Humor is Healing
With blue skies and a snowy mountain in the background, the camera focuses on a man and a woman hunting on the tundra. Wind gusts while sunshine illuminates their faces. They lay in the grass, watching and waiting for birds. The husband suggests that his wife try calling them in. Each time he names a different bird, she raises her hand up to her mouth and lets out a bird call. Emperor geese. “Lu-lu-look!” White-front. “Hoooonk.” Sexy swan. “Loo-loo-loo-ooo…?” Each call elicits giggles and laughter from the pair — genuinely delightful moments that they share with viewers around the world.
This is one of many short videos created by Yup’ik multimedia storyteller Noah Cana’araq Lincoln of Toksook Bay. “I make videos because I want to make people laugh,” he says. His voice conveys an easy-going personality that radiates humility, kindness and innocent mischief all at the same time.
Lincoln is self-taught. Many years ago, he began experimenting with voiceovers and free video editing software. As social media became more widespread, he began making more videos and posting them online. For the past year, he has been writing, filming, editing and regularly posting videos on his Facebook page, “Noah Loves Kristy.”
A loving father of six kids, this pizza-making-bush pilot-hunter focuses his media art skills on sharing humorous moments inspired by everyday life in Toksook Bay, a coastal Yup’ik village on Nelson Island in Southwestern Alaska. Some videos follow people cruising on snowmachines over snowy tundra or halibut fishing out on the glassy ocean. Most of the videos are set at Lincoln’s home. “My wife is a full-time health aide and I’m a full-time housewife, taking care of the kids,” he jokes.
The videos have captured the likes and hearts of fans all over Alaska, the Lower 48, and as far as away as Canada, Greenland and Denmark. His videos are especially popular among Yup’ik, Iñupiaq and Inuit people who have expressed their appreciation for his work that celebrates a style of humor that is underrepresented in mainstream Western media. “My humor is more directed toward our lifestyle,” he explains. “It’s different from other cultures, but most of the Native people, they understand. They know this kind of humor. They get it,” he says.
Most of Lincoln’s videos are less than 3 minutes long. Some spontaneously capture unscripted situations. Others are planned in advance. When his wife, Kristy, joined him in the videos, they became even more popular. Occasionally, their kids and other community members are guest actors in the videos, lending variety to the interactions.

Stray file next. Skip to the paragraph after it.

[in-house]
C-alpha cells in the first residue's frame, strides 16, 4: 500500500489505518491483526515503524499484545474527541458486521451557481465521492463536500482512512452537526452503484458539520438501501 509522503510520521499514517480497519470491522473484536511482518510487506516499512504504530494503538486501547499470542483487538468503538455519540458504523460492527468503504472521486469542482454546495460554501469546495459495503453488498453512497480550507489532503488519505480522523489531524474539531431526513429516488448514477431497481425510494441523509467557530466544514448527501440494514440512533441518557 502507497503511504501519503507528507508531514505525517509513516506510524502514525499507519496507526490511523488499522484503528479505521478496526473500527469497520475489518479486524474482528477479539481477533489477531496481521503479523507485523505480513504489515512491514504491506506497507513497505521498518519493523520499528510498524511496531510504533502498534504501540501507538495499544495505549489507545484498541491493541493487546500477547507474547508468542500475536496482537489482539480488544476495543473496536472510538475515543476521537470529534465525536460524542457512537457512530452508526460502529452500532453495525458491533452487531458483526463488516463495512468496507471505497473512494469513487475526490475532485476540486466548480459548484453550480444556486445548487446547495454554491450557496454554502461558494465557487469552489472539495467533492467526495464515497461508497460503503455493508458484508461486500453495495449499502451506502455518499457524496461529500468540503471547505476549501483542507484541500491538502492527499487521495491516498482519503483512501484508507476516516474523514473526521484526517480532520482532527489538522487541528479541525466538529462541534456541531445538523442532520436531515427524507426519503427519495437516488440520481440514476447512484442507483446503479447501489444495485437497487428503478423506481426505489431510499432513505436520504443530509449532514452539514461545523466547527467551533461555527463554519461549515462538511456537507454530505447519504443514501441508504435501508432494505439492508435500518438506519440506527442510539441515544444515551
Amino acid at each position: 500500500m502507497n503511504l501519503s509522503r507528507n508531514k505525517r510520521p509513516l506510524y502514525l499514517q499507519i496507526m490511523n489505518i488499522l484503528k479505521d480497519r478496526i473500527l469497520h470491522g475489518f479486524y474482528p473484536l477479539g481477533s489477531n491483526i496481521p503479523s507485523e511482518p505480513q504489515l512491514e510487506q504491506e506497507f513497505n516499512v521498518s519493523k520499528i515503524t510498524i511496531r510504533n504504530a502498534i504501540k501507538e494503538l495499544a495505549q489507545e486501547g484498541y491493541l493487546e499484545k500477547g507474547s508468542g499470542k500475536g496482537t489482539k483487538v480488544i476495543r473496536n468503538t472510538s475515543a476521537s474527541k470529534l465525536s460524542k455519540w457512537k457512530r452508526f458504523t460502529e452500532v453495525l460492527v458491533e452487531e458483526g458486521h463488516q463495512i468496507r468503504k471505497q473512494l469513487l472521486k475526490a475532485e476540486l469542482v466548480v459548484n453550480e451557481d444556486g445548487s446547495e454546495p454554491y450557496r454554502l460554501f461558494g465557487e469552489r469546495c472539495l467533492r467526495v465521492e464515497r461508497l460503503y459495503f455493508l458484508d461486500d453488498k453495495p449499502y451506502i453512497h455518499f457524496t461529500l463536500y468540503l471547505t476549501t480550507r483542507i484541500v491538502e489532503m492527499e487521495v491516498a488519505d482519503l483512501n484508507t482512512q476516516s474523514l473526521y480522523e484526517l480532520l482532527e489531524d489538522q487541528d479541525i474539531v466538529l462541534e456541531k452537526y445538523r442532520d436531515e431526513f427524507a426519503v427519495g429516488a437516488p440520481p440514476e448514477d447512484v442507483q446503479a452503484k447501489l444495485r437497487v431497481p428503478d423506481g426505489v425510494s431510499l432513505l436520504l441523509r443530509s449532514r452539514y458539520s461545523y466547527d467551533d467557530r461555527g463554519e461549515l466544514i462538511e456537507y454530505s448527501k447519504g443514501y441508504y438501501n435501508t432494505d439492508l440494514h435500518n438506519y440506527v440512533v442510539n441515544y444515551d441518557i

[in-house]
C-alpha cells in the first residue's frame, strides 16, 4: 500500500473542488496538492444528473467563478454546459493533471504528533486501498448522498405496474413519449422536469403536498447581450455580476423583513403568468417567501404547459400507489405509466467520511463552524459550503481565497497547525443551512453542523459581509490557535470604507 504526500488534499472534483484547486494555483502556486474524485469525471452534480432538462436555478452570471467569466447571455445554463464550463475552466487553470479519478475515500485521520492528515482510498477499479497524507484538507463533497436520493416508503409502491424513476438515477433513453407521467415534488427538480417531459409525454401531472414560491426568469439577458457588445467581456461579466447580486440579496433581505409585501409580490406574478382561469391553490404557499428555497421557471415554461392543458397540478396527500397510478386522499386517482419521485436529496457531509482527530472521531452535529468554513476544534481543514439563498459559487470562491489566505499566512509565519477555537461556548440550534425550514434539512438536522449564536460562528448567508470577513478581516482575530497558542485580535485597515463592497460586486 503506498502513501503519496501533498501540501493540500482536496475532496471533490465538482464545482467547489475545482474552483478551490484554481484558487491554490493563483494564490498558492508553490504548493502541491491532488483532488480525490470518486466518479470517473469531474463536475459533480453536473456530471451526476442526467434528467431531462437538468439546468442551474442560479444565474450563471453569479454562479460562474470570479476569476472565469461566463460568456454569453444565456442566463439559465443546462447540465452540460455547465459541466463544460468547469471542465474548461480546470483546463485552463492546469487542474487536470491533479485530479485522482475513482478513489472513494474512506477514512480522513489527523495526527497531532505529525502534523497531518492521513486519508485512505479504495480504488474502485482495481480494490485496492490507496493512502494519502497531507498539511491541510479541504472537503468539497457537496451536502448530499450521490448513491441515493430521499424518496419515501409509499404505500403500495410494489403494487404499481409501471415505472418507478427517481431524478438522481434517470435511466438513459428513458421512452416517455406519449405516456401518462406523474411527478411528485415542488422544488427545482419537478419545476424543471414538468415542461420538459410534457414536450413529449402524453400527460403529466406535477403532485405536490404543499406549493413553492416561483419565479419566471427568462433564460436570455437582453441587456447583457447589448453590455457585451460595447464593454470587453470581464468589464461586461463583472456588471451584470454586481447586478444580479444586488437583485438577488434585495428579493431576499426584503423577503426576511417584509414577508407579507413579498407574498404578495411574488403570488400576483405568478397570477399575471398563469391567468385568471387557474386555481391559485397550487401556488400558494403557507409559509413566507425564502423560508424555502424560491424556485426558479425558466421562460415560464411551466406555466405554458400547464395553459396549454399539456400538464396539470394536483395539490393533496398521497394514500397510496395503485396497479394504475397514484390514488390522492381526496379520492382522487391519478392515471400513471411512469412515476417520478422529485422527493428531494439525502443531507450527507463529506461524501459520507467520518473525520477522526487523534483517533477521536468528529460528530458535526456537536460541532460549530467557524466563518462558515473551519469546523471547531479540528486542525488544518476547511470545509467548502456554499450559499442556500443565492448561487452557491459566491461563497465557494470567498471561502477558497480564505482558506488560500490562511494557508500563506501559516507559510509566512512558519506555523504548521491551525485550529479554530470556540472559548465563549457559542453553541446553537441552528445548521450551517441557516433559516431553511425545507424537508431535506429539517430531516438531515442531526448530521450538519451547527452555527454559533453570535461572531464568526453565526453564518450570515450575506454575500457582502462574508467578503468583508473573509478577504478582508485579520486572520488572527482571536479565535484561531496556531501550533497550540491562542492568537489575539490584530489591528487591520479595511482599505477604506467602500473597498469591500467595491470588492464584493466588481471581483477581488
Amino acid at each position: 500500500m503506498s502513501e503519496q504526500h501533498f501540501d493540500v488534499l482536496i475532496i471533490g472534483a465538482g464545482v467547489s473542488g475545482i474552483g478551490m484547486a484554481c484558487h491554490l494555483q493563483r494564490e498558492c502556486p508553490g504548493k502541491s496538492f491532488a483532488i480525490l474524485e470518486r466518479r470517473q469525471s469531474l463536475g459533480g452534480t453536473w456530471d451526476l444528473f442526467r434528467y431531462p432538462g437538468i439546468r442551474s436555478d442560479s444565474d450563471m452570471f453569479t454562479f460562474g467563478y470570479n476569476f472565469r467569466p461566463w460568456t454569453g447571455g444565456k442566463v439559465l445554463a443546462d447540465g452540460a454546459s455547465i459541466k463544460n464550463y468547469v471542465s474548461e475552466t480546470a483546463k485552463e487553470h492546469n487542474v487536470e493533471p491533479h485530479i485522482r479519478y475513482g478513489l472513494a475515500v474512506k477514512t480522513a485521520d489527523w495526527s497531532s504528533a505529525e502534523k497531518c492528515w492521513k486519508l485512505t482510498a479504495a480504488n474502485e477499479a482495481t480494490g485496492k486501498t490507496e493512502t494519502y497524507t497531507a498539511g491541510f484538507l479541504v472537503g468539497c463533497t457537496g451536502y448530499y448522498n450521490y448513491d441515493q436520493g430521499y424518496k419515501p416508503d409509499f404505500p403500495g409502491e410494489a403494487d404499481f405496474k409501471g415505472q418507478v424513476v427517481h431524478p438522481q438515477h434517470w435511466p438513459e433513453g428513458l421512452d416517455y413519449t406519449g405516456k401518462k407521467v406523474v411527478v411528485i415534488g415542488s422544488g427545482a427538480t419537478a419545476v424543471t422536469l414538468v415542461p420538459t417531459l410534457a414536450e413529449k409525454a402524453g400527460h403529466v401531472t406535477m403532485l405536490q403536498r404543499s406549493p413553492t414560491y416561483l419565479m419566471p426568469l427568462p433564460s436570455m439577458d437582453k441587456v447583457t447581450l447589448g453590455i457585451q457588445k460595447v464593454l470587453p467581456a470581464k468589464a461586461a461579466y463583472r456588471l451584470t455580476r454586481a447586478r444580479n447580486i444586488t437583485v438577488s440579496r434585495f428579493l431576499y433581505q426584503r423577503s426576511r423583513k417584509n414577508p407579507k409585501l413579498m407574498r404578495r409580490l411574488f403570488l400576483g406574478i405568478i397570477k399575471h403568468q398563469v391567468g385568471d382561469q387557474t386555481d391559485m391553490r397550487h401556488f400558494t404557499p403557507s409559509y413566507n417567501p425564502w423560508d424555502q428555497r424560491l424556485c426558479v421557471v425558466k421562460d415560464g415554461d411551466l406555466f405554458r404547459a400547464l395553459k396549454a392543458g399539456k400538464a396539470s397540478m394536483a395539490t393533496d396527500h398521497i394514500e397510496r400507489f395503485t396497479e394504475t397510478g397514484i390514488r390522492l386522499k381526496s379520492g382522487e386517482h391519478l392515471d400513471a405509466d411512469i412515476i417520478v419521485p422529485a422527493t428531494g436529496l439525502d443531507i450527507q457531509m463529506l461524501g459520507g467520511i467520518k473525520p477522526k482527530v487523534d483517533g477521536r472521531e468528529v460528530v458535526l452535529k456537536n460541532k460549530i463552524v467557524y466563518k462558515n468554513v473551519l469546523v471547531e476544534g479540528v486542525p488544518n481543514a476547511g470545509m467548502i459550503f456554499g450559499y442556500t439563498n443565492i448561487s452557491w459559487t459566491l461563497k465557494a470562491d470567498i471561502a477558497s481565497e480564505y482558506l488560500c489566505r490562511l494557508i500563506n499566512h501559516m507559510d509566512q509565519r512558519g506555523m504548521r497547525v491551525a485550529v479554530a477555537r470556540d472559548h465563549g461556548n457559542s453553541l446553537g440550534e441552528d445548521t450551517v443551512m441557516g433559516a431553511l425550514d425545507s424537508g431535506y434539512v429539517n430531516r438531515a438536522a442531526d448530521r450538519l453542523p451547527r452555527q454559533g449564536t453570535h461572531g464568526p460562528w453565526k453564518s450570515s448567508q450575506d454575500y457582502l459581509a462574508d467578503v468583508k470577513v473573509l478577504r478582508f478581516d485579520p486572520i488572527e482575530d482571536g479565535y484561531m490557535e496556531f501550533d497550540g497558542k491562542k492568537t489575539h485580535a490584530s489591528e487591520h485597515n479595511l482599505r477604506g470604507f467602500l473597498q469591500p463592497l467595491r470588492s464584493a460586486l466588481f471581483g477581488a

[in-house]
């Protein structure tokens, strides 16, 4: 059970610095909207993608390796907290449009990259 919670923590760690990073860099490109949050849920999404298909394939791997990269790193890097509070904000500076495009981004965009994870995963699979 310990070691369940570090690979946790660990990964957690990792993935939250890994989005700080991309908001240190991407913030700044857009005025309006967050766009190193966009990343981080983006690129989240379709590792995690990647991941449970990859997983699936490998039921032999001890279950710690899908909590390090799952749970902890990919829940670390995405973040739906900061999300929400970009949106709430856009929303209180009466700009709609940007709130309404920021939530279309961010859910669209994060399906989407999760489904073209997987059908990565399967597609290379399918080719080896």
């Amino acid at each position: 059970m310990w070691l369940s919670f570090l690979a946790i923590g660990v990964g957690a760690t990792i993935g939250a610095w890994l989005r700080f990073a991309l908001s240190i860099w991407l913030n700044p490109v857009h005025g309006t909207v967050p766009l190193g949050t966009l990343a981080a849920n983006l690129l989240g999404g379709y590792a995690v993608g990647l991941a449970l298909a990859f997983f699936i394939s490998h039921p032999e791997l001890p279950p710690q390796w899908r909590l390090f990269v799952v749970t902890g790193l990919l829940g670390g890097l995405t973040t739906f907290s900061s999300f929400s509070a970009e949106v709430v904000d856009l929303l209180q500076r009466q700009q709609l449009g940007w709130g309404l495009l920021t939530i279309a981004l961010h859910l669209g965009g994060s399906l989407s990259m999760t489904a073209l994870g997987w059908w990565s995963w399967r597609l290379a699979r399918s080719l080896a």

Lincoln especially looks forward to the editing stage of the artistic process. “Cutting, editing, going back and watching it, putting in filters, and music. That part is the most fun part.” The computer, editing software, and other equipment supported by the Rasmuson Foundation award have been critical tools for regularly creating content and improving his skills.
Growing up in Toksook Bay, Lincoln’s life has always been steeped in humor. In his community, Yugtun is spoken as a first language and the Yup’ik worldview is a source of strength. Humor and laughter are so important to Yup’ik culture that the traditional family structure defines a special relationship between certain family members who are considered to be ilurat and nuliacungat, or “teasing cousins.” Genetically, teasing cousins are cross-cousins whose parents are siblings of different genders. Socially, teasing between the cousins is not only common, but it is also expected. “Humor is a big part of how we get along, like keeping the bond stronger with humor,” explains Lincoln. “I’d say, it opens up the relationship more. Like they could tease each other, and they’ll love each other at the same time.”
Equally important to laughter and teasing is awareness and sensitivity. “There’s limits to humor, and some people overdo it,” Lincoln explains. “You can tell where the boundary is by watching the other person’s reactions and keep it within the limits. You don’t get too personal, just stay in the friend zone.”
As a humor artist, Lincoln is cautious when navigating the tricky waters of the social media world. His videos avoid politics, profanity and dark humor so that people will not be offended or hurt. His greatest wish is for his videos to be a positive force in people’s lives.
“People message me on Facebook and they talked about how depressed they were before,” he recalls. “One lady, her daughter committed suicide and she was sad. She couldn’t find humor anymore until she came across our videos. And she started laughing. And for a moment she was happy. It really touched me when she told me,” he remembers. “I am happy I made an impact on their lives. That during their sorrow, they forget for a moment that they’re hurting.”
In addition to making his humorous videos, Lincoln has also made music videos for local musicians and celebratory videos to capture the excitement of basketball tournaments and other community events.
Some of his work addresses the difficult issues that affect nearly every person in Native communities: substance misuse and suicide. As a survivor of suicide and someone who has lost family members to alcohol, Lincoln knows firsthand why it is important to face these challenges. “In my videos, I want to show people that you matter, everybody matters. I want to help individuals who are struggling.”
Lincoln plans to continue making videos that he hopes will make a difference in people’s hearts and bring a little more joy to their lives. “Like our elders say, if you worry too much or if you’re feeling sad, don’t focus too much on those feelings. Try lift your spirit up. Part of healing is laughing.”